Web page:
Four Shelby County Jailers Face 20 Years for Smuggling OxyContin

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Four Shelby County Corrections Deputies are facing up to 20 years in federal prison for attempting to smuggle OxyContin into the Shelby County Jail at 201 Poplar.

U.S. Attorney Edward Stanton discusses federal indictment of four jailers. - LOUIS GOGGANS
  • Louis Goggans
  • U.S. Attorney Edward Stanton discusses federal indictment of four jailers.
The four defendants are Anthony Thomas, 27; Marcus Green, 33; Brian Grammer, 35; and Torriano Vaughn, 28.

All four men were indicted last week.

A press conference was held at the U.S. Attorney’s office Monday regarding the federal indictments. U.S. Attorney for the Western District of Tennessee Edward Stanton, Shelby County Sheriff Bill Oldham, Memphis Police Director Toney Armstrong, and FBI Special Agent in Charge Todd McCall were all in attendance to discuss the jailers' illicit endeavors.

During the press conference, it was disclosed that an undercover operation was arranged by the FBI's Tarnished Badge Task Force in July 2014. The effort involved "cooperating" inmates who requested for the defendants to smuggle OxyContin, a narcotic pain reliever, in exchange for cash payments from a third party outside of the jail.

Cooperators would give the defendants the name of an individual, who they would meet up with at various locations throughout Memphis. The individual would provide presumed OxyContin pills (actually placebos) and cash to the defendants. Subsequently, the prescription pills would be smuggled into the county jail and provided to the cooperating inmates.

After transactions were completed, the cooperators would turn the pills over to law enforcement.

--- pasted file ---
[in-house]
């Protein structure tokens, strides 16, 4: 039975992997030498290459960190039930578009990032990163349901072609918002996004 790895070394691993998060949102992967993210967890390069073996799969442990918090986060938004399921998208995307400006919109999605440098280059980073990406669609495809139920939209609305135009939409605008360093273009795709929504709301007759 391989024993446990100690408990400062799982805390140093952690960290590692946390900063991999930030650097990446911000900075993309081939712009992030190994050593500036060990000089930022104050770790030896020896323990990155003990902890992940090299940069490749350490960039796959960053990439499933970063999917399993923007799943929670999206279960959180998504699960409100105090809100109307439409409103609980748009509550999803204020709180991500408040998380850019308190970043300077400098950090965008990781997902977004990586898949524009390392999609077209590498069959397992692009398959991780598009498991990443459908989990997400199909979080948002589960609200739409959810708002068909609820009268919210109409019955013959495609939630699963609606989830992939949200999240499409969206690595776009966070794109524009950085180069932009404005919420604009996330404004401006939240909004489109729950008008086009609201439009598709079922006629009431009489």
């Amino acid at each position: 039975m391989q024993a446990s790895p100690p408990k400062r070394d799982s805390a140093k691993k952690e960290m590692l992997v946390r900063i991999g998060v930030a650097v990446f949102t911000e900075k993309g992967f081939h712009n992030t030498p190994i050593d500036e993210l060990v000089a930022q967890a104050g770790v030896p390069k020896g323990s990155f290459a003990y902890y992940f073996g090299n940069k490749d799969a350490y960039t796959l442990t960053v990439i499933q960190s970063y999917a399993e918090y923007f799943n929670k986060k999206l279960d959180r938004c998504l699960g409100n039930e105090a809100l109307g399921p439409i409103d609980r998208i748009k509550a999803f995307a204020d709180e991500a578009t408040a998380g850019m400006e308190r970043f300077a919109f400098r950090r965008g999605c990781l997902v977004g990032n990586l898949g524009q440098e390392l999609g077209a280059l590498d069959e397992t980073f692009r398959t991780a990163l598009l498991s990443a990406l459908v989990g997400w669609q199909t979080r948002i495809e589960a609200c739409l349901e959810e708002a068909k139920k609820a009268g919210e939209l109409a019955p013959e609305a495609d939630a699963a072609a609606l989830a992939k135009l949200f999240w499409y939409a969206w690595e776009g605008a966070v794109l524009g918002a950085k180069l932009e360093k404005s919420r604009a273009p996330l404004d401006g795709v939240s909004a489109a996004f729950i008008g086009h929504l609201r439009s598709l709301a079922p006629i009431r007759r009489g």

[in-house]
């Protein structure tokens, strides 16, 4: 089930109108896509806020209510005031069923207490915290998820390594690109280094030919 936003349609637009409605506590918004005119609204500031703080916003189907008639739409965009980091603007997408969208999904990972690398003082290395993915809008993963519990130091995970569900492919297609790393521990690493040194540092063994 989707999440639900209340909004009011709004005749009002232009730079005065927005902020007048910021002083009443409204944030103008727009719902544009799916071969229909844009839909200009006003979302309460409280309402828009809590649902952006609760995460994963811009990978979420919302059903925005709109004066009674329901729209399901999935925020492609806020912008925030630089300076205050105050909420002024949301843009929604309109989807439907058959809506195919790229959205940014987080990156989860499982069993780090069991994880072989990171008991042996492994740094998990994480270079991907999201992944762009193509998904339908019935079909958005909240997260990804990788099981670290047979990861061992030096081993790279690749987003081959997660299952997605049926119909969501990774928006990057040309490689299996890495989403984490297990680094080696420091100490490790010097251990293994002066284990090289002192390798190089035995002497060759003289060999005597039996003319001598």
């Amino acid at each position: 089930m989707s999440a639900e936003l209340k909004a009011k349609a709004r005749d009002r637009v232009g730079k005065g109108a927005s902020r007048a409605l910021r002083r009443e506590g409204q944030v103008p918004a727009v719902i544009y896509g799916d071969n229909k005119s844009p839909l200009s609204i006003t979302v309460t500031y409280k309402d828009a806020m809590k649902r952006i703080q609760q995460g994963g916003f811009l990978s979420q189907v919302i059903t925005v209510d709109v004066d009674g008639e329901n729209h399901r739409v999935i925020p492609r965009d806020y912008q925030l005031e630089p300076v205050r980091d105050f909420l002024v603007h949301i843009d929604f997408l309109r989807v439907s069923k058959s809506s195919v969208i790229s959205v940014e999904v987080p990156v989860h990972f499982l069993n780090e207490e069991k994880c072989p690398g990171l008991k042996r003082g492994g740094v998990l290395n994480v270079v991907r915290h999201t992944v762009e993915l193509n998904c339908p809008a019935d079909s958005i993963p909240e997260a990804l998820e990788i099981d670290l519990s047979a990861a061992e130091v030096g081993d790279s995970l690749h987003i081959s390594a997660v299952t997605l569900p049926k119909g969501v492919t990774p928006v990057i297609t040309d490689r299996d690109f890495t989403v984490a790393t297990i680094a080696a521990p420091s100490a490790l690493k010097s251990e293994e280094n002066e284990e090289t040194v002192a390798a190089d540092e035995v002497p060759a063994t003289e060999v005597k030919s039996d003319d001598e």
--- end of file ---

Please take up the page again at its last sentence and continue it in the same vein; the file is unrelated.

When asked if there were potentially more jailers smuggling contraband for inmates, Shelby County Sheriff Oldham said, 'You always have that possibility.'

"One of the things we’re going to continue to do is be as vigilant as we can, using all of the resources that we have to prevent that from occurring," Oldham said. "And when it does occur, to make sure that those individuals are prosecuted to the fullest extent of the law."

U.S. Attorney Stanton said the investigation is another example of the uptick law enforcement has seen with the demand for and addiction of prescription drugs.

"These four individuals, they were sworn to uphold the law and protect contraband from coming in," Stanton said. "And, as the indictment alleges, they were simply drug dealers looking to make extra cash by bringing drugs into 201 Poplar — the same place they took an oath to protect contraband from coming in."

If convicted, all four defendants face up to 20 years in federal prison without the possibility of parole. 

The case was investigated by the Tarnished Badge Task Force, which is comprised of investigators from the Shelby County Sheriff’s Office, Memphis Police Department and Federal Bureau of Investigation.


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